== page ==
On the cover of this week’s issue of The Economist, an intriguing headline reads: “Why women should boast more.” I took the hook.
I don’t read The Economist on a regular basis, but its writers often bring an interesting angle to their reporting. In this case, the article ponders a subject close to my heart, the place of of women in academia. Why is it that in most fields, not just science and engineering, “male professors” in the “higher echelons” seem to outnumber “females by nearly four to one.”
There have been several explanations put forward to account for the disparity―most famously Larry Summers’ incendiary remarks in 2005 at Harvard about the innate differences between male and female brains.
OK. Back to the why are there more men in upper echelon positions, as if we had ever left it.
Or, what is “more” and what is “enough”?
Professor Barbara Walter, at the University of California, San Diego, has proposed a new theory: that “female academics are not pushy enough.” Not pushy enough turns out to mean that they do not, as their male counterparts do, “routinely cite their own previous work when they publish a paper.” Citation―an easily quantifiable marker of importance―counts heavily in the decisions made by appointment committees, and therefore favors male promotion. Exactly why this gender difference in the matter of citation exists remains to be analyzed but Walter’s research evidence suggests that “women see self-citation as a form of self-promotion, and thus look down on it. Men see it the same way, but draw different conclusions.”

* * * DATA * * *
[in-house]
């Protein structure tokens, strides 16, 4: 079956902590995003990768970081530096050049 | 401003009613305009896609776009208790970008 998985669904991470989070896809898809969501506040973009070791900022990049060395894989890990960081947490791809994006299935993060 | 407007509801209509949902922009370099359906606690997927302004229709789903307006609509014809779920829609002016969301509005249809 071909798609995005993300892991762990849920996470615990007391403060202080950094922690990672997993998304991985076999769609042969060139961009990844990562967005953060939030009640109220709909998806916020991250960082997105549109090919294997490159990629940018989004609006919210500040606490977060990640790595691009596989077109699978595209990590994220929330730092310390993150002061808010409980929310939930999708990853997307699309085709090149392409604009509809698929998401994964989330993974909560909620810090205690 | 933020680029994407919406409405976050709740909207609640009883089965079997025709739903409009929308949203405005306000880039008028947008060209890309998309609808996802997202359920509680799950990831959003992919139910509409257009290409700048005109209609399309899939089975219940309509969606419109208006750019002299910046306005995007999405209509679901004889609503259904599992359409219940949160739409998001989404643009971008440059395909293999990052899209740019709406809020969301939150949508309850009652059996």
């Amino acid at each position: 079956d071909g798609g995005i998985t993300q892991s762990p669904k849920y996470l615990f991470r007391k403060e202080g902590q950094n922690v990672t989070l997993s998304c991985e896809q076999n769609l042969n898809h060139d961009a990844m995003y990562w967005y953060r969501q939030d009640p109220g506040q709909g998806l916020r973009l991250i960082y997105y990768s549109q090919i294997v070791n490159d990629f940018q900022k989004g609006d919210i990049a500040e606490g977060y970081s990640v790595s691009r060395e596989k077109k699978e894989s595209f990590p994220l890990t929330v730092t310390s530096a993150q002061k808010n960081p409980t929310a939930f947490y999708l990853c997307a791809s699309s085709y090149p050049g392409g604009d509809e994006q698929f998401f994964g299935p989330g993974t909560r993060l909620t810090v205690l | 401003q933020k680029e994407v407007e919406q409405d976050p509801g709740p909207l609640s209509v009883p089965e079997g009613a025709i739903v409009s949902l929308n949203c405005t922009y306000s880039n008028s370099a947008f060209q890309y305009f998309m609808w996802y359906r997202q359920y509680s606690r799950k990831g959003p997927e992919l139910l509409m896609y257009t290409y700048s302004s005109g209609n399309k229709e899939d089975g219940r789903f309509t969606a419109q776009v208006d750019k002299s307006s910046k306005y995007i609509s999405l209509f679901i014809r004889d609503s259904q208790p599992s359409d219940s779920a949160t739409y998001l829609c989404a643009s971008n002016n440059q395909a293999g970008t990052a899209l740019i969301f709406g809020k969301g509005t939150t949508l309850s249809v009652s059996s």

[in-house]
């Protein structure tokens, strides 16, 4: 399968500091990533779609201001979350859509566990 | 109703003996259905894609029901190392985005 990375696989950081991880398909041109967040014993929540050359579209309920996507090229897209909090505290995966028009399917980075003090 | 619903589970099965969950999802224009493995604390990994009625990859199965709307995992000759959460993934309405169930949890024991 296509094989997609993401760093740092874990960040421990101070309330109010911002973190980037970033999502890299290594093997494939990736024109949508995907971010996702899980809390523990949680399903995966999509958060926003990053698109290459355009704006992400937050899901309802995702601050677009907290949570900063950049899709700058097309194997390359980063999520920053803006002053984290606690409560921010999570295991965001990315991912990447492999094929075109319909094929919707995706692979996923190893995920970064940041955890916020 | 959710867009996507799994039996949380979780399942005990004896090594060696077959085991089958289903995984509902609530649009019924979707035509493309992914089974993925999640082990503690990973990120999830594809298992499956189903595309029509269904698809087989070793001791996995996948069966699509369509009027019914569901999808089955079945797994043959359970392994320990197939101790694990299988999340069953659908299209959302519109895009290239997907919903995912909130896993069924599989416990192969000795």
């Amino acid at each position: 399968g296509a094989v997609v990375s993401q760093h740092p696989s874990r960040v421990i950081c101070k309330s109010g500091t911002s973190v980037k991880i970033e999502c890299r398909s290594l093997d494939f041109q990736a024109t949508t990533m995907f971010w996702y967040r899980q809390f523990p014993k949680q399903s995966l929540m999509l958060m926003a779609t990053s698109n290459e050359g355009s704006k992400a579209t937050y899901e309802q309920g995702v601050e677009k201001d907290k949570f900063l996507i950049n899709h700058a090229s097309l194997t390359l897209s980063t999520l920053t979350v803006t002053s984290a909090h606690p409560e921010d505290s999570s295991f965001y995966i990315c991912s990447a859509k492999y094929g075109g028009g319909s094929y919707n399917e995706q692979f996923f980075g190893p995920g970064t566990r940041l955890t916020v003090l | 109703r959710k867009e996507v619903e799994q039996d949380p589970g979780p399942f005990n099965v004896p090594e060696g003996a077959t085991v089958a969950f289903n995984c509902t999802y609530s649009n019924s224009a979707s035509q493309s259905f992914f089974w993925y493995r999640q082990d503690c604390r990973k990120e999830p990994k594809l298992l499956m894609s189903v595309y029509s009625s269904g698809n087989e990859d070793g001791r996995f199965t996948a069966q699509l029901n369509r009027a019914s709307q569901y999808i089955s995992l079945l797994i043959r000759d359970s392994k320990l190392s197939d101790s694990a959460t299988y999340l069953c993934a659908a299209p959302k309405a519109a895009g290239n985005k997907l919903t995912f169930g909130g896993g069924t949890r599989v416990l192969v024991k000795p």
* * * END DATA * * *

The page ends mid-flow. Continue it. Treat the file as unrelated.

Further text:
Do women frown on self-promotion? Is what’s true in academia also true in the literary world? In my entirely unscientific survey I’ve tried to think of whether I’ve ever received an email from a male writer apologizing in the subject line for his “shameless self-promotion.” Whereas the phrase “shameless self-promotion” has appeared in almost every email message I’ve received over the past few years from women writers apologizing in advance for sharing the news of their book publication, or any public recognition of their accomplishments. I understand the rhetorical gesture without difficulty, and I am sure that I have used the phrase myself in the past. How can you do what you have to do as a writer―promote yourself since your publisher won’t (unless you are John Grisham or E.L. James)–if you don’t beg forgiveness for intruding on your friends and colleagues in order to borrow a few seconds of their precious attention? It would be embarrassing, wouldn’t it, to act as if you didn’t realize that you were indulging in shameless self-promotion, and not just sharing your good news.
Or is shameless self-promotion just a variant of what Sheryl Sandburg means by “leaning in?” Maybe if women shamelessly self-promoted more often, they wouldn’t have to call it shameless self-promotion. Self-promotion would not feel shameful.
As for my latest shameful promotion of recent work, please visit my self-named website www.nancykmiller.com.